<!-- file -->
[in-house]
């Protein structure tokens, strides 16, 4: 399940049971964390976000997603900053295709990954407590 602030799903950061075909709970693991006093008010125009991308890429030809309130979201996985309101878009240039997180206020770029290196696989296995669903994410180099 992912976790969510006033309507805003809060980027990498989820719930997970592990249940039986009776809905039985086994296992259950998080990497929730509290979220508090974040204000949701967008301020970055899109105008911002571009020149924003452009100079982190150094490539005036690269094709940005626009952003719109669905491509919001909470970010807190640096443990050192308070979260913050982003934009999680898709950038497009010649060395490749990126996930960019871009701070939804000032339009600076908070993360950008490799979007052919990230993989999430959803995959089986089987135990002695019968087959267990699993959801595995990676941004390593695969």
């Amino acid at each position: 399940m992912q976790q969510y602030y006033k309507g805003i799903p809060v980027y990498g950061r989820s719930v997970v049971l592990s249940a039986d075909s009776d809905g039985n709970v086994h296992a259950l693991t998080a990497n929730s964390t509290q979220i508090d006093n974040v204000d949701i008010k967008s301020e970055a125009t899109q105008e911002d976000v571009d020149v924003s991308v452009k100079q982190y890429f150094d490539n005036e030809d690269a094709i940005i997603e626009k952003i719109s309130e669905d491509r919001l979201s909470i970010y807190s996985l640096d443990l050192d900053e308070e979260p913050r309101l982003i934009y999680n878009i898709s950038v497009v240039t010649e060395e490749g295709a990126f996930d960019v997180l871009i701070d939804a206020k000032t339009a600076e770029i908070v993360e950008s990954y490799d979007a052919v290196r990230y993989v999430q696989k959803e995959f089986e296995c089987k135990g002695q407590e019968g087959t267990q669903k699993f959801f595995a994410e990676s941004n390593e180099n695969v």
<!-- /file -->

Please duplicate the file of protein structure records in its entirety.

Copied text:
[in-house]
């Protein structure tokens, strides 16, 4: 399940049971964390976000997603900053295709990954407590 602030799903950061075909709970693991006093008010125009991308890429030809309130979201996985309101878009240039997180206020770029290196696989296995669903994410180099 992912976790969510006033309507805003809060980027990498989820719930997970592990249940039986009776809905039985086994296992259950998080990497929730509290979220508090974040204000949701967008301020970055899109105008911002571009020149924003452009100079982190150094490539005036690269094709940005626009952003719109669905491509919001909470970010807190640096443990050192308070979260913050982003934009999680898709950038497009010649060395490749990126996930960019871009701070939804000032339009600076908070993360950008490799979007052919990230993989999430959803995959089986089987135990002695019968087959267990699993959801595995990676941004390593695969």
């Amino acid at each position: 399940m992912q976790q969510y602030y006033k309507g805003i799903p809060v980027y990498g950061r989820s719930v997970v049971l592990s249940a039986d075909s009776d809905g039985n709970v086994h296992a259950l693991t998080a990497n929730s964390t509290q979220i508090d006093n974040v204000d949701i008010k967008s301020e970055a125009t899109q105008e911002d976000v571009d020149v924003s991308v452009k100079q982190y890429f150094d490539n005036e030809d690269a094709i940005i997603e626009k952003i719109s309130e669905d491509r919001l979201s909470i970010y807190s996985l640096d443990l050192d900053e308070e979260p913050r309101l982003i934009y999680n878009i898709s950038v497009v240039t010649e060395e490749g295709a990126f996930d960019v997180l871009i701070d939804a206020k000032t339009a600076e770029i908070v993360e950008s990954y490799d979007a052919v290196r990230y993989v999430q696989k959803e995959f089986e296995c089987k135990g002695q407590e019968g087959t267990q669903k699993f959801f595995a994410e990676s941004n390593e180099n695969v």